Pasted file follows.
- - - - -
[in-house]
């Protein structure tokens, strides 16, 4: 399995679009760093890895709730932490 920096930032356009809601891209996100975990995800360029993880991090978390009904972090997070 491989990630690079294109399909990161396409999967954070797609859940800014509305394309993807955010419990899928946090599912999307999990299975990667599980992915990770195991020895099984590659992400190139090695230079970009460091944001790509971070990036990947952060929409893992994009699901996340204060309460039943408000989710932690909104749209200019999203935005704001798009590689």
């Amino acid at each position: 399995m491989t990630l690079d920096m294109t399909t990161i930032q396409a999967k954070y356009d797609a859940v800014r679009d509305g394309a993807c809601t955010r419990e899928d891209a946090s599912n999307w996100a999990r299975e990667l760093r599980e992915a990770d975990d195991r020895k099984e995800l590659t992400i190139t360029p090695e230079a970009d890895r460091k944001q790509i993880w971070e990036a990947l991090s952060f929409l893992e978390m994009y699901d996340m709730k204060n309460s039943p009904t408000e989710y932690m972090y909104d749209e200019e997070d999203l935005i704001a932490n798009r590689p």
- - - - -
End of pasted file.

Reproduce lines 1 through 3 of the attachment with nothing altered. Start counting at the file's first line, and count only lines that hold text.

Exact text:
[in-house]
């Protein structure tokens, strides 16, 4: 399995679009760093890895709730932490 920096930032356009809601891209996100975990995800360029993880991090978390009904972090997070 491989990630690079294109399909990161396409999967954070797609859940800014509305394309993807955010419990899928946090599912999307999990299975990667599980992915990770195991020895099984590659992400190139090695230079970009460091944001790509971070990036990947952060929409893992994009699901996340204060309460039943408000989710932690909104749209200019999203935005704001798009590689």
């Amino acid at each position: 399995m491989t990630l690079d920096m294109t399909t990161i930032q396409a999967k954070y356009d797609a859940v800014r679009d509305g394309a993807c809601t955010r419990e899928d891209a946090s599912n999307w996100a999990r299975e990667l760093r599980e992915a990770d975990d195991r020895k099984e995800l590659t992400i190139t360029p090695e230079a970009d890895r460091k944001q790509i993880w971070e990036a990947l991090s952060f929409l893992e978390m994009y699901d996340m709730k204060n309460s039943p009904t408000e989710y932690m972090y909104d749209e200019e997070d999203l935005i704001a932490n798009r590689p």